Lutzer also asks when exactly Jesus bore people’s sins, and, on the basis of Deuteronomy 21:23, he concludes that Jesus did so right on the cross, not before that time (i.e., not in Gethsemane or when he started wearing the crown of thorns).  On the basis of Galatians 5:16, Lutzer contends that believers need the Holy Spirit in order to abstain from fleshly desire, which is different from saying that they need to starve the flesh before they can walk in the Spirit.  Lutzer is also unafraid to take possibly unconventional stances: he argues, for example, that the devil is still in heaven, whereas there are many believers who think the devil is in hell right now, or has already been cast out of heaven.  In addition, Lutzer denies that the devil will rule in hell, saying instead that God rules there, and that the devil will be punished in hell, like its other inhabitants.

The book is pastoral, in the sense that Lutzer offers compassionate and sensible advice.  To those who are afraid of the devil harming them, Lutzer says that the devil is under the sovereignty of God.  Lutzer also talks about how commitment to the truth of the Word of God can cleanse a person and serve as a basis for saying “no” to the devil.  Lutzer illustrates many points with anecdotes.

Lutzer leans heavily on God’s free grace, as when he says that believers need not strive to appease God, for Christ has already appeased God on their behalf.  Lutzer says that our righteousness does not make us more pleasing to God on good days, and our struggles on bad days do not make us more displeasing to God, for believers are accepted by God on the basis of the blood of Christ.  Moreover, Lutzer believes that believers who are influenced by the devil are still saved, even if they have fallen into spiritual pits.  At the same time, obedience to God is a prominent theme in this book.  Lutzer criticizes Cain for trying to please God on his own terms rather than out of obedience.  Lutzer also talks about how sin can open the door for the devil, and how obedience and commitment to God can provide one with power against the demonic, which would be lacking if a person were not under God’s authority.  And Lutzer maintains that the cross of Christ transforms the believer, not just offers believers forgiveness: “The cross was not merely to clean the impure water that comes from the fountain, but to fundamentally change the nature of the fountain itself” (page 200).  Lutzer perhaps could have integrated his feel-good grace message with his obedience message better than he did, but he still made thoughtful points.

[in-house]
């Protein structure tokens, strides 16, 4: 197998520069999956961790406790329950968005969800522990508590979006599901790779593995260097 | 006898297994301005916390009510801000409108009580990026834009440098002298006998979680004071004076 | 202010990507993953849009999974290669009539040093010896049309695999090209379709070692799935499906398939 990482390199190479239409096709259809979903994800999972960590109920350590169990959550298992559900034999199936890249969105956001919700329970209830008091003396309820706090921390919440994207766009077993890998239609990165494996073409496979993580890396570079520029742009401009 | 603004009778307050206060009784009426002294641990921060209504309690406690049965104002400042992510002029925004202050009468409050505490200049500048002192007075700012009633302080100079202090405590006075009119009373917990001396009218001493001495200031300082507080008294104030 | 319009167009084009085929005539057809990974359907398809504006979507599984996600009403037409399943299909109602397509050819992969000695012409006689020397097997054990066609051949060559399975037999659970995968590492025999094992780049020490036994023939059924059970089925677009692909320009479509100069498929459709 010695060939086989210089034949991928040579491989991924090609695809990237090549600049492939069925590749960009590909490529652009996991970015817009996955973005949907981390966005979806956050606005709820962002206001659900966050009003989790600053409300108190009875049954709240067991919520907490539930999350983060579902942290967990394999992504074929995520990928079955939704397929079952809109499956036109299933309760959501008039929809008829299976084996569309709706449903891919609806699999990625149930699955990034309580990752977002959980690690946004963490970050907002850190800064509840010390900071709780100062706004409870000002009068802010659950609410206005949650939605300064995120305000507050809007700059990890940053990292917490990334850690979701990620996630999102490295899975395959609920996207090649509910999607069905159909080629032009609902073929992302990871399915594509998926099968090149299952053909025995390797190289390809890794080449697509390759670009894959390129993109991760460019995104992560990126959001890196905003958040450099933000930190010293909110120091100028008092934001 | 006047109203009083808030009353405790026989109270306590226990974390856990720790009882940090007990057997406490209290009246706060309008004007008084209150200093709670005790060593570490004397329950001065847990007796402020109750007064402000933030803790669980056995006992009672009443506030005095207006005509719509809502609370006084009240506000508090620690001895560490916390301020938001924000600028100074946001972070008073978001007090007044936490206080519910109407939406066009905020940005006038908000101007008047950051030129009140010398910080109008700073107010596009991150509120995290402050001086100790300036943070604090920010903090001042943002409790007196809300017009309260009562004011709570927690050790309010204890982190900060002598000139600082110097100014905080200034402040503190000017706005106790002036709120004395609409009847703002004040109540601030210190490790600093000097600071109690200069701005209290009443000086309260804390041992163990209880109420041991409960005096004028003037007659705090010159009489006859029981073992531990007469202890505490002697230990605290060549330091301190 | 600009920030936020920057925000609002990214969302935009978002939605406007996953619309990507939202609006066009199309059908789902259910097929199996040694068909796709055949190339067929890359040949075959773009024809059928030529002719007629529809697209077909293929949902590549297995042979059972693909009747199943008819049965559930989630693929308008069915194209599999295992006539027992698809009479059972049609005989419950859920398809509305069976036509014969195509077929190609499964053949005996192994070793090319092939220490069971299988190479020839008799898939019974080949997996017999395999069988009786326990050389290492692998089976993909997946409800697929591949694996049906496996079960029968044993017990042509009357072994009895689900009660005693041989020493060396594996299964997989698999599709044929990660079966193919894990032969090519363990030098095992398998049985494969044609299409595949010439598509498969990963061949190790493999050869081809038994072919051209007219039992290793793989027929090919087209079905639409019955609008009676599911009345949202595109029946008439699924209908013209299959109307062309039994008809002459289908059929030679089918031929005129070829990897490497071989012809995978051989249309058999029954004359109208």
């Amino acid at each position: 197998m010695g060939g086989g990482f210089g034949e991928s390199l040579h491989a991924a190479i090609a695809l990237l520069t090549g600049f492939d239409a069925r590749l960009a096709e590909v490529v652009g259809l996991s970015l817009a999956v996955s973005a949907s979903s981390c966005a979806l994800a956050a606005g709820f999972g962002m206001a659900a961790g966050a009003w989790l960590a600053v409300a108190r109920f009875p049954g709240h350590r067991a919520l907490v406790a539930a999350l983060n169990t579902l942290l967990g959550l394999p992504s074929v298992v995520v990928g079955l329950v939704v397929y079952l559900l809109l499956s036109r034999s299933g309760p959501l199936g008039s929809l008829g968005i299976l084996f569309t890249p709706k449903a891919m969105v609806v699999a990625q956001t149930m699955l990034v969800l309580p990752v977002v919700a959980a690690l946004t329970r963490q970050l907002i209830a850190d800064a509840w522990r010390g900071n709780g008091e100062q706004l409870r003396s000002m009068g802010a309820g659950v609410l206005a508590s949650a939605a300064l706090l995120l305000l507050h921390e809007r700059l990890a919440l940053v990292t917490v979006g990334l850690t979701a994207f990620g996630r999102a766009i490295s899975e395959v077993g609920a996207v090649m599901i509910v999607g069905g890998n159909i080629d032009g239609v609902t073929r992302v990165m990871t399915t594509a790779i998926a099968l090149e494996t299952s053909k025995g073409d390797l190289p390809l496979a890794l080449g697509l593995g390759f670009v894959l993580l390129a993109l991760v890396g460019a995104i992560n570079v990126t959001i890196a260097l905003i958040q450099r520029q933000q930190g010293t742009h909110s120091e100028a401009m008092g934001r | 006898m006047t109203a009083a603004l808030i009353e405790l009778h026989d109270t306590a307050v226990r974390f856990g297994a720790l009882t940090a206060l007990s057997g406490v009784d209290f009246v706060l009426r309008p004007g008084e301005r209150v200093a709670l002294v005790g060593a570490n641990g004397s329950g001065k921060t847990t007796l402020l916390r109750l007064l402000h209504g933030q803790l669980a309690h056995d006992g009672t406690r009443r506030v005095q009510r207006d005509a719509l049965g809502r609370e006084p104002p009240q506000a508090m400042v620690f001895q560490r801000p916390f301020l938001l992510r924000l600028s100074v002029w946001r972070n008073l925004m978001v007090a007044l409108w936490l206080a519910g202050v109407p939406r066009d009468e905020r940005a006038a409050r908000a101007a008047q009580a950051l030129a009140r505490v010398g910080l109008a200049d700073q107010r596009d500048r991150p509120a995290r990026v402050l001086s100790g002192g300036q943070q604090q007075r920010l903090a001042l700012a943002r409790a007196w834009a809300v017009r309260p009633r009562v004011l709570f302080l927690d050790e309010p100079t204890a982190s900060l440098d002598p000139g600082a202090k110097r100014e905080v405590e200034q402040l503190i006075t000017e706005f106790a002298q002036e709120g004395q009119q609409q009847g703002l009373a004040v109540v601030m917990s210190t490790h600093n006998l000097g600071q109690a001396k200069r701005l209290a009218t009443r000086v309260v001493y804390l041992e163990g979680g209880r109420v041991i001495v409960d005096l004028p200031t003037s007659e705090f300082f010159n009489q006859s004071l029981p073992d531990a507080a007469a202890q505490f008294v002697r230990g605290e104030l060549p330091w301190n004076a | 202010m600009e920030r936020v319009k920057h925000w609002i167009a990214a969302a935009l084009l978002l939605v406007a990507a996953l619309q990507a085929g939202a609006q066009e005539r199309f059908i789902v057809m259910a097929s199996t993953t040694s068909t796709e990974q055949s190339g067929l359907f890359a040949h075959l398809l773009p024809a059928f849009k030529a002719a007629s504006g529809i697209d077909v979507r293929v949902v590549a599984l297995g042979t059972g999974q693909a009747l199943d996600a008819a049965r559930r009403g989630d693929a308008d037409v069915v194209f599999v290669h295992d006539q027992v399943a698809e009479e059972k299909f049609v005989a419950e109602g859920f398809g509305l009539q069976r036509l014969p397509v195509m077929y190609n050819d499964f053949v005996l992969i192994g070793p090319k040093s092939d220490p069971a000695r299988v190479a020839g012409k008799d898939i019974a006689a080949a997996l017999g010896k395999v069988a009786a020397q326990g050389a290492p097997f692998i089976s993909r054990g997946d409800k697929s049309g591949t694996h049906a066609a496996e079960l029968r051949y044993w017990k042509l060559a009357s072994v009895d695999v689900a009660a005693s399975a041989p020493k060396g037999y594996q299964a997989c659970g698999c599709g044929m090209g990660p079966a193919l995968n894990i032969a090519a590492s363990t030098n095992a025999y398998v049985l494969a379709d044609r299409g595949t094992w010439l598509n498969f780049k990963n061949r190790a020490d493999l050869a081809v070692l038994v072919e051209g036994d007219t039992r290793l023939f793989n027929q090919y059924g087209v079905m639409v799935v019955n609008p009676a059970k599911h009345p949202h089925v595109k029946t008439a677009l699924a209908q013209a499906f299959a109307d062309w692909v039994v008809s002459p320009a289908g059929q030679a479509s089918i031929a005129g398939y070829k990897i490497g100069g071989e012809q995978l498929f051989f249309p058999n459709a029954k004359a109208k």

I had slight areas of disagreement.  Lutzer criticizes one woman for rebelling against church authority, which was somewhat of a turn-off to me; at the same time, Lutzer told a compelling story about how he refused to obey a cult leader who was on a power trip.  Lutzer says that God’s rules on sex are for our well-being and happiness, and I wondered if that were truly the case for homosexuals who are pressured by conservative Christians to remain celibate for the rest of their lives.  On page 178, Lutzer refers to I Corinthians 7:5’s advice that couples limit the duration of their celibacy, so that Satan might not tempt them.  Would not such realistic advice be relevant to the debate over whether homosexual Christians should be celibate for the rest of their natural lives?  I am not criticizing Lutzer for his stance on same-sex relationships, as if I expect him to have a different stance.  I just have doubts about whether his stance accords with reality in the world.

As is the case with all of Lutzer’s books that I have read thus far, this book has a warm, inviting style.  Lutzer is an effective teacher and communicator.

I received a complimentary copy of this book from the publisher.  My review is honest!